GLP-1RAs may reduce the risk of blood cancers in T2D patients

Blood cancers

By Siobhan Calafiore

10 Jul 2024

GLP-1 receptor agonists may lower the risk of specific obesity-associated cancers including multiple myeloma in patients with type 2 diabetes, US researchers have found.

Writing in JAMA Network Open [link here], US-based researchers say their findings provide preliminary evidence of the potential benefit of GLP-1RAs for cancer prevention in high-risk patients and support further preclinical and clinical research on the topic.

The team drew from a nationwide multicentre database of electronic health records of 113 million US patients, with 1.7 million patients diagnosed with T2D and with no prior diagnosis of obesity-associated cancers included in the study.

Patients (mean age 60, 50% male) had been prescribed GLP-1RAs, insulins or metformin between March 2005 and November 2018.

Findings revealed that compared with insulins, patients treated with GLP-1RAs had a significant risk reduction in 10 of 13 obesity-associated cancers.

These included lower risks for multiple myeloma (HR 0.59), as well as gallbladder cancer (HR 0.35), meningioma (HR 0.37), pancreatic cancer (HR 0.41), hepatocellular carcinoma (HR 0.47), ovarian cancer (HR 0.52), colorectal cancer (HR 0.54), oesophageal cancer (HR 0.60), endometrial cancer (HR 0.74),and kidney cancer (HR 0.76).

Although not statistically significant, there was also a risk reduction observed for stomach cancer among patients taking GLP-1RAs versus insulin (HR 0.73).

But the researchers said they did not find any associations for a risk reduction between GLP-1RAs and postmenopausal breast cancer or thyroid cancer.

When compared with metformin, GLP-1RAs were not associated with a reduced risk of any cancers, but were associated with an increased risk of kidney cancer (HR 1.54).

The researchers remarked on their unexpected finding that kidney cancers showed an increased risk with GLP-1RA treatment relative to that with metformin, which they said required further evaluation.

“GLP-1RAs have direct effects on kidney function mediated by GLP-1 [receptors] in renal vasculature; however, these are not associated with increased mitogenesis, and to our knowledge, there have been no previous reports of kidney cancers with the use of GLP1-RAs,” they said.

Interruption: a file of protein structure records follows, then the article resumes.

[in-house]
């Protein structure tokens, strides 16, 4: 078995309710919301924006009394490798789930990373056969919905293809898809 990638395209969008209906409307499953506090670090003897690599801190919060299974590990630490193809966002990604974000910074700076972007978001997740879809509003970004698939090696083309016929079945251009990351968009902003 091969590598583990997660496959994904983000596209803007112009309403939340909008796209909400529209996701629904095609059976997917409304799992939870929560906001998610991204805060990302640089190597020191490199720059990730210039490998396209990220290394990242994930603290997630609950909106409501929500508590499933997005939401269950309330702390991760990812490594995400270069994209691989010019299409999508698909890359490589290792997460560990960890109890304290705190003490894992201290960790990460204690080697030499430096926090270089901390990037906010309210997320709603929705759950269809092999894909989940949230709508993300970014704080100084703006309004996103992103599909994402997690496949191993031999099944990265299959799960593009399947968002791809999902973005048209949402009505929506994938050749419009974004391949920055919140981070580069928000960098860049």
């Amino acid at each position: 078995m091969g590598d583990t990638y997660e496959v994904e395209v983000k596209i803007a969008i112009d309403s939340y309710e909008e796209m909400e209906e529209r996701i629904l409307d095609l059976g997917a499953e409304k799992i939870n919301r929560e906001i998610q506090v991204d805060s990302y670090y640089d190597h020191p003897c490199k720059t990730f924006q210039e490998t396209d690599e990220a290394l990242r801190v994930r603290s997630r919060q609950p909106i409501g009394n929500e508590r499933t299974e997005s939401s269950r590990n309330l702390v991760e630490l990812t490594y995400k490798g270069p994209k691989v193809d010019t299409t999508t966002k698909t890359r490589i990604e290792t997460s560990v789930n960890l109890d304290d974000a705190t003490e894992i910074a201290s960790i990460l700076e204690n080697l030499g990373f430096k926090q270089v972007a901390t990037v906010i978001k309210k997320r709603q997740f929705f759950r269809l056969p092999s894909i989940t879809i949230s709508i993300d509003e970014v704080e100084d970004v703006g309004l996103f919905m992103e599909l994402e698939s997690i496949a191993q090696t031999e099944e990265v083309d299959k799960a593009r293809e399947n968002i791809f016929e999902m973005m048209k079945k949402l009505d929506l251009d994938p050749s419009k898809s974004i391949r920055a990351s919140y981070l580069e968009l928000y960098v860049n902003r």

“These divergent risks require further clinical and mechanistic studies for full evaluation. Nonetheless, they suggest the need for continued monitoring in patients being treated with GLP-1RAs.”

For thyroid cancer, the researchers said their findings, together with previous reports of insulins promoting cancer growth, suggested that GLP-1RAs might be associated with increased risk of thyroid cancer.

“These studies support the package warnings included with GLP-1RAs that these agents are contraindicated in patients with multiple endocrine neoplasia syndrome type 2 and that patients should be counselled regarding the potential risk of medullary thyroid carcinoma and symptoms of thyroid tumours.”

They also said the lack of effect of GLP-1RAs on breast cancer risk required further investigation to determine the impact of longer duration of therapy as well as to more fully understand the relation between the agents and oestrogen metabolism.

“The lack of breast cancer risk reduction by GLP-1RAs and the similar lack of protection by bariatric surgery [as seen in other studies] may also suggest the possibility that factors determining the incidence of breast cancer in patients with overweight or obesity may have been initiated long before intervention with GLP-1RAs and/or bariatric surgery and therefore require earlier intervention to affect risk reduction,” they said.

“The concept that early intervention might reduce breast cancer incidence is supported by the observation that both pregnancy and breastfeeding reduce the incidence of breast cancer.”

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